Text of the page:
CC BY-NC-ND 4.0 · Eur J Dent 2008; 02(04): 276-282
DOI: 10.1055/s-0039-1697392
Original Article
Dental Investigation Society

Evaluation of Treatments in Patients with Nocturnal Bruxism on Bite Force and Occlusal Contact Area: A preliminary report

Alper Alkan
a   Associate Professor and Chairman, DDS, PhD, Department of Oral and Maxillofacial Surgery, Faculty of Dentistry, Erciyes University, Kayseri, Turkey
Emel Bulut
b   Assistant Professor, DDS, PhD, Department of Oral and Maxillofacial Surgery, Faculty of Dentistry, Ondokuz Mayis University, Samsun, Turkey
Selim Arici
c   Professor, DDS, MMedSci, PhD, Department of Orthodonthics, Faculty of Dentistry, Ondokuz Mayis University, Samsun, Turkey
Shuichi Sato
d   Lecturer, Division of Maxillofacial Surgery, Graduate School of Dentistry, Tohoku University, Sendai, Japan
› Author Affiliations
Further Information

Publication History

Publication Date:
27 September 2019 (online)


Objectives: The purpose of this study was to investigate the short-term effects of occlusal splint therapy and tricyclic antidepressants on the bite force and occlusal contact area of patients presenting with nocturnal bruxism.

Methods: A maxillary full-coverage hard acrylic splint was applied to the five patients (Group S). Five patients took a tricyclic antidepressant (Amitriptiline HCl, 10 mg/day) for 3 months (Group A) and a control group (Group C) comprising of 10 dental school students with normal occlusion was also formed. Using a Dental Prescale (Fuji Photo Film Corporation, Tokyo, Japan) and an Occluzer computer (FPD703, Fuji Photo Film Corporation, Tokyo, Japan) the bite force and occlusal contact area were measured. The evaluations were made just before the treatment and at 1 month and 3 months of treatment.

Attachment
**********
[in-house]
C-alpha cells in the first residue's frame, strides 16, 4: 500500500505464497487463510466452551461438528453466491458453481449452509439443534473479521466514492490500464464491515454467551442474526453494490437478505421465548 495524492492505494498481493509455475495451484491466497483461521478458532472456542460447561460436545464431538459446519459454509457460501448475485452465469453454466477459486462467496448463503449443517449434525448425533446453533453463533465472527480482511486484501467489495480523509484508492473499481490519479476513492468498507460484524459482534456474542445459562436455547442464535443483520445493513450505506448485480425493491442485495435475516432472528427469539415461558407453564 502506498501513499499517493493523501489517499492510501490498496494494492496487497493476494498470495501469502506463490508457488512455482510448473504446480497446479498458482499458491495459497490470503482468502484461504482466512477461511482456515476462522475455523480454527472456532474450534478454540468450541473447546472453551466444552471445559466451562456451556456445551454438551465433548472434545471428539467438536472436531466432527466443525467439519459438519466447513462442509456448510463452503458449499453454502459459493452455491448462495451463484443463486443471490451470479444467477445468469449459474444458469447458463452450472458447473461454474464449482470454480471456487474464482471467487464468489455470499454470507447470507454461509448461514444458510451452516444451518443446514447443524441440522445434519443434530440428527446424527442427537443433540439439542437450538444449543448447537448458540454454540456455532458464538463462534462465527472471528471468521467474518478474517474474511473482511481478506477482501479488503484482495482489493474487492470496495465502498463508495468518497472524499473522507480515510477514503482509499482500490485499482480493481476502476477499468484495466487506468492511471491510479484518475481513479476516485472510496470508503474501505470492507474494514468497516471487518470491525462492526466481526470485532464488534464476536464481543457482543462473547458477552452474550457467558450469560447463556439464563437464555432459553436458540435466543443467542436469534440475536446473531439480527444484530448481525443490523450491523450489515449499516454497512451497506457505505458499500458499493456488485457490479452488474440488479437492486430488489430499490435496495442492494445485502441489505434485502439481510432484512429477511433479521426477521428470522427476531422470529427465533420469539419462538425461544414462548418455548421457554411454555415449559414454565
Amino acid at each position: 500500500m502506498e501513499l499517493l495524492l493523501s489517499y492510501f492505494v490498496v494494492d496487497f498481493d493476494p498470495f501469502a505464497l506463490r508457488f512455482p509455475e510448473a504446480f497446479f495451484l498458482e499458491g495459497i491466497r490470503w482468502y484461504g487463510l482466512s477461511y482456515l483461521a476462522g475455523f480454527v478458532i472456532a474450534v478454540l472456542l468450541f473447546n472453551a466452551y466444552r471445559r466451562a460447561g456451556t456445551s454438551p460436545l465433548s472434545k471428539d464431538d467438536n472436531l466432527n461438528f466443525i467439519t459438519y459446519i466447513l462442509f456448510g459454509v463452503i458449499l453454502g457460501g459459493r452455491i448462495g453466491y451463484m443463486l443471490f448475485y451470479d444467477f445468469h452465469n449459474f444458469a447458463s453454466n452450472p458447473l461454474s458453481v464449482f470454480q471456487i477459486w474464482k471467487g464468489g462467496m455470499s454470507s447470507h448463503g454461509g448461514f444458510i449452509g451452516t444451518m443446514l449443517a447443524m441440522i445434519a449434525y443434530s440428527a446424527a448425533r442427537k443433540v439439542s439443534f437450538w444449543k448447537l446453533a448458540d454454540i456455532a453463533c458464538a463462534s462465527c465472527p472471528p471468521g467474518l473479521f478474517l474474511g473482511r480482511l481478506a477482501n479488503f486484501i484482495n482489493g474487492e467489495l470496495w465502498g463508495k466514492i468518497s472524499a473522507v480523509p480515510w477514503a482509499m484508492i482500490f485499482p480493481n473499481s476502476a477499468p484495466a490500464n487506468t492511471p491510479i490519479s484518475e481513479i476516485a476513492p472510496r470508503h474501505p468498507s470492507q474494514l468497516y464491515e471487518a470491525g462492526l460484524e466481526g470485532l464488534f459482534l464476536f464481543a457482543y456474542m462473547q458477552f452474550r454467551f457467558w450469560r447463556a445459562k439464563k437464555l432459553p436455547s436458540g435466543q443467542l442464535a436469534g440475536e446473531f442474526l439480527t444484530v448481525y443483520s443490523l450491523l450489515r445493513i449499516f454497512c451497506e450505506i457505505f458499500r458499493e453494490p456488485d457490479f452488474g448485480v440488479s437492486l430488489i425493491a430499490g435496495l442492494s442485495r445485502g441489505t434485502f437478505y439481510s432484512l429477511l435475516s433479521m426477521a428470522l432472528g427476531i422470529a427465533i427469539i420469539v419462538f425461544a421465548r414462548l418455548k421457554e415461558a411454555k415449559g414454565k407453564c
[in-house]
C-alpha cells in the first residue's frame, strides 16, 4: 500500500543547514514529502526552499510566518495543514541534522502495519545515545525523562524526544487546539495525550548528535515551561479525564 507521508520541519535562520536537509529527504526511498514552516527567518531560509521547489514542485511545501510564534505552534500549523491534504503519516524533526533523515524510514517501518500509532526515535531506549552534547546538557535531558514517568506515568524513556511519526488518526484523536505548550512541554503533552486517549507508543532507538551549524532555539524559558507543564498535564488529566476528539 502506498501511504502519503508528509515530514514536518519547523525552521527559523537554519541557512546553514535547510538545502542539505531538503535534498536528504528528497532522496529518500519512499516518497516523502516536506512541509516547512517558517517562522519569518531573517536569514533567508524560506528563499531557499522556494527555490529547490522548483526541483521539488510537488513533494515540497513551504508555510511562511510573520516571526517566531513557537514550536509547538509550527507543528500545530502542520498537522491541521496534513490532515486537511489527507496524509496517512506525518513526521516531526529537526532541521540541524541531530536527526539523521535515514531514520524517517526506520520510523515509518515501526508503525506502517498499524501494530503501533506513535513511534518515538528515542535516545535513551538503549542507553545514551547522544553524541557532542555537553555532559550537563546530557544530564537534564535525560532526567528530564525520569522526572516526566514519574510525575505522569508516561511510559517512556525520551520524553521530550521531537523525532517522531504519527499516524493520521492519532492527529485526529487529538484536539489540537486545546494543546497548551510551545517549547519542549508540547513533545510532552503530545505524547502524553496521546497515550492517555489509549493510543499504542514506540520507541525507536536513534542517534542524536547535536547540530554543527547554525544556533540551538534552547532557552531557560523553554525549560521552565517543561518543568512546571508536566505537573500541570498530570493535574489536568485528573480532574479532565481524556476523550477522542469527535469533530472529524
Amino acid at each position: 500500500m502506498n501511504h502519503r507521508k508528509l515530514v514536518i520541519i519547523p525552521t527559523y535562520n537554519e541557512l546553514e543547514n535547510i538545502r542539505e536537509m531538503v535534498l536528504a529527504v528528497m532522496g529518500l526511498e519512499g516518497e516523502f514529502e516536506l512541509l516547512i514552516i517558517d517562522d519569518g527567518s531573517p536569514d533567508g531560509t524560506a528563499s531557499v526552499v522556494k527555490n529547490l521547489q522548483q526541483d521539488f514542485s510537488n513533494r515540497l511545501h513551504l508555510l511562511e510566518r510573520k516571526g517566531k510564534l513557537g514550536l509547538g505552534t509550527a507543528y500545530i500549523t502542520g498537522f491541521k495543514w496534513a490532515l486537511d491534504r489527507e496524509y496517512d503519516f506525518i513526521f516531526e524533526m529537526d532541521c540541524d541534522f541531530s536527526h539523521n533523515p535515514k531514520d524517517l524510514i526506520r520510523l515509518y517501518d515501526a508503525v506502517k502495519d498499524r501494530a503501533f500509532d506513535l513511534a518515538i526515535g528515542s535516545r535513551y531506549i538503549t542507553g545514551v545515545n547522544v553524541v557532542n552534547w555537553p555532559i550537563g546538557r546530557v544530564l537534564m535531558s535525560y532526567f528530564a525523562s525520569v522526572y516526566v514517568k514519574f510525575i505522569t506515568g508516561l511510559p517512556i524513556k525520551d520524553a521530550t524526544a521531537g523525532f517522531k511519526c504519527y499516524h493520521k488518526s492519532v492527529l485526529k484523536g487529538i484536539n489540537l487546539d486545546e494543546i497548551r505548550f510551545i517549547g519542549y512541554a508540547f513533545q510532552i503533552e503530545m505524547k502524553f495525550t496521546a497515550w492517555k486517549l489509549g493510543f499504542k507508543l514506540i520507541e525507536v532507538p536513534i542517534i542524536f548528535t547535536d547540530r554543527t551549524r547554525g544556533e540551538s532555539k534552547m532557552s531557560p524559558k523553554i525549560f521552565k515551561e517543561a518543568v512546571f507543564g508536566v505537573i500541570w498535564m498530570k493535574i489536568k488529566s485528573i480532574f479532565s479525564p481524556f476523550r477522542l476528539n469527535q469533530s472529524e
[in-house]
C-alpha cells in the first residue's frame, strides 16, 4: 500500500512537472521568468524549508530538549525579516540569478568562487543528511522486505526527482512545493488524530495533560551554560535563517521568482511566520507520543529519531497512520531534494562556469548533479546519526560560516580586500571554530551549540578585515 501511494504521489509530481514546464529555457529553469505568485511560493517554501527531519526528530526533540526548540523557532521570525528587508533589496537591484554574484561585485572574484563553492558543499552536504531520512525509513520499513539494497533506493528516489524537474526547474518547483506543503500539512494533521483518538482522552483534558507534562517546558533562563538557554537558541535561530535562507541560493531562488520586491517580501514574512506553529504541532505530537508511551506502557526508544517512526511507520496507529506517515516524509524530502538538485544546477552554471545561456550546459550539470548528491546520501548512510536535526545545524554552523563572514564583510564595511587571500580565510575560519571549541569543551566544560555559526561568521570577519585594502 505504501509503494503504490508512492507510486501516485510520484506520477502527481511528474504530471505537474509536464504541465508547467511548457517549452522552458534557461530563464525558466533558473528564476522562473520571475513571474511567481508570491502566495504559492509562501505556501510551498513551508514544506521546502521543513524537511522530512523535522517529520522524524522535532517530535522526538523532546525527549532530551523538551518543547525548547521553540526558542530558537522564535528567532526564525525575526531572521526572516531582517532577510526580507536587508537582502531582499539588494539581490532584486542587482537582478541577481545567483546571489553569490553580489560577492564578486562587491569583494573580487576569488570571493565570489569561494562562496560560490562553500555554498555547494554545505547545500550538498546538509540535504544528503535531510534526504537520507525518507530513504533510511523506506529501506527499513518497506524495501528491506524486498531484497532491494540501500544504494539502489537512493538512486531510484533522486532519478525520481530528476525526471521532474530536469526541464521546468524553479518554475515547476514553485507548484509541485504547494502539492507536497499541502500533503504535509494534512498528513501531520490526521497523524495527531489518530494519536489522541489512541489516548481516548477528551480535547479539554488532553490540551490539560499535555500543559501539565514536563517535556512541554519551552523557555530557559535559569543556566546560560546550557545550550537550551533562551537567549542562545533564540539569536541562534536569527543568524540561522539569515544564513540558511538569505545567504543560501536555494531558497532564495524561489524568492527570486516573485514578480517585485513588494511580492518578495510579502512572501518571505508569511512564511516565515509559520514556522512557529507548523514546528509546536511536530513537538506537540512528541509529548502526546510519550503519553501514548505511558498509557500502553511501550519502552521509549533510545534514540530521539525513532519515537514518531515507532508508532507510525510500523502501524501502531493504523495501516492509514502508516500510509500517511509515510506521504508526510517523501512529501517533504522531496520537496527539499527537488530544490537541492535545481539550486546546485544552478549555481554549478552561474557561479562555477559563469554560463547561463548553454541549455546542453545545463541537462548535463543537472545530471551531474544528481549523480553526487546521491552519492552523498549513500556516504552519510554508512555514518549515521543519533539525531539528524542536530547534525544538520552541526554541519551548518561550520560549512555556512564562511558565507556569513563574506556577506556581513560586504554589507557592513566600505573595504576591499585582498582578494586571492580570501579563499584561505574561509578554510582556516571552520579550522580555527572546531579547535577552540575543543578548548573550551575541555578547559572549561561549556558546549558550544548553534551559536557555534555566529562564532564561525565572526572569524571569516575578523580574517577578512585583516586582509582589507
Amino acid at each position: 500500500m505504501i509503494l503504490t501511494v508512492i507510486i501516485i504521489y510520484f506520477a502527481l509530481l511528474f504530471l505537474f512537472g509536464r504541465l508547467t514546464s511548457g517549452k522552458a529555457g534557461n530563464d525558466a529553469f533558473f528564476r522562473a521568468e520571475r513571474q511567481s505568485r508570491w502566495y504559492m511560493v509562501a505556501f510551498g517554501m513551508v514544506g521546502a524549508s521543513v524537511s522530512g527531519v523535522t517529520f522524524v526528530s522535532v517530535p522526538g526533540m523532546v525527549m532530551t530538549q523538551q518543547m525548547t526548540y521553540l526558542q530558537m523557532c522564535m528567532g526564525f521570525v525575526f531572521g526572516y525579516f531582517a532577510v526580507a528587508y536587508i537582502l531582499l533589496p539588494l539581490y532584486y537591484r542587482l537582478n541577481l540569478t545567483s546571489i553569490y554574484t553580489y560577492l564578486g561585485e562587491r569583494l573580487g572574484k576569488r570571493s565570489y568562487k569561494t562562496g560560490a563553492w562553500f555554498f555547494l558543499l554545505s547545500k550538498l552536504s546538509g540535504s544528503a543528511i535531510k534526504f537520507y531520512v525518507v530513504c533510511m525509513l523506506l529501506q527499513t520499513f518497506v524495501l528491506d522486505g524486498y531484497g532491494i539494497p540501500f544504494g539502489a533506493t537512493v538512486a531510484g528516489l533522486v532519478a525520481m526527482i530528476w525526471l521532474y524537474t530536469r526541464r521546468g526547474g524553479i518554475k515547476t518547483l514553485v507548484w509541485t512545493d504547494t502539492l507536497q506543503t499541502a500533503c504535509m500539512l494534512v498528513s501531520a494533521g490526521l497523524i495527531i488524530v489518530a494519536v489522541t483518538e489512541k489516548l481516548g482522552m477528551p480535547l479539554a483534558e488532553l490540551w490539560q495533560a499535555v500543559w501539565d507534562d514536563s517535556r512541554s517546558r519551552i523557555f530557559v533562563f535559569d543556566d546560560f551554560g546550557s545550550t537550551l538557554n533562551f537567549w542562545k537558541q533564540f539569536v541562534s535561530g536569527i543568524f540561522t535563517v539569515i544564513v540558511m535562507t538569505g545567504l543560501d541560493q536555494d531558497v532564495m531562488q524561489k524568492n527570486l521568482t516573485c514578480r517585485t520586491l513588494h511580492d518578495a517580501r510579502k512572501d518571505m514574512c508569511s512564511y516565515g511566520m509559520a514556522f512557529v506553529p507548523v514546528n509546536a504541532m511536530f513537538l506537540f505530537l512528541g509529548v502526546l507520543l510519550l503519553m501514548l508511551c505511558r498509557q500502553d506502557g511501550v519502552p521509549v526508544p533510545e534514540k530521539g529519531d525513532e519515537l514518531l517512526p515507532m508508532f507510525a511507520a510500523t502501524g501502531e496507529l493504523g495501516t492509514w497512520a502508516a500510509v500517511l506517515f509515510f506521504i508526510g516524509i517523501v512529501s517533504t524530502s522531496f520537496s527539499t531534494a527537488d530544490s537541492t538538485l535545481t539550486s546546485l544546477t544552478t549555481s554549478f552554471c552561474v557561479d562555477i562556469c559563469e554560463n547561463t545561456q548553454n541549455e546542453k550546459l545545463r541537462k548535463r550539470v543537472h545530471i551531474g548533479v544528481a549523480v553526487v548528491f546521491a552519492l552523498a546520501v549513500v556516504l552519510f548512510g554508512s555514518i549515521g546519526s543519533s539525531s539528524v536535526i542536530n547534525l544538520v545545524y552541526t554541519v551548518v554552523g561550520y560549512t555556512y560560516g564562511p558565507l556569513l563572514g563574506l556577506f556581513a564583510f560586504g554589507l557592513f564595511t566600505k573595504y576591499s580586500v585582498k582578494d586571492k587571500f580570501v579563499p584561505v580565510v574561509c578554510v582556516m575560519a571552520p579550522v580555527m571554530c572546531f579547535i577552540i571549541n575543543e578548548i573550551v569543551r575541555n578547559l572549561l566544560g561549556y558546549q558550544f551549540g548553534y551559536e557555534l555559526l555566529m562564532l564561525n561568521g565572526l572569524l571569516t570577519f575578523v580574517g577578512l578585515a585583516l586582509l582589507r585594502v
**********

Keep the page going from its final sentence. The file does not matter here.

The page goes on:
Results: The bite force and occlusal contact area before treatment in study Groups A and S were found to be higher than those in the Group C. Furthermore, the bite force and occlusal contact area increased during treatment in Group A whilst they decreased in Group S. Bite force and occlusal contact area in Group S were lower at both 1 month and 3 months of treatment than in Group C.

Conclusions: It could be tentatively suggested that occlusal splint therapy may be more effective than tricyclic antidepressant in the treatment of bruxism. Further investigations of this measurement method involving larger study populations and a longer follow-up period are needed. (Eur J Dent 2008;2:276-282)


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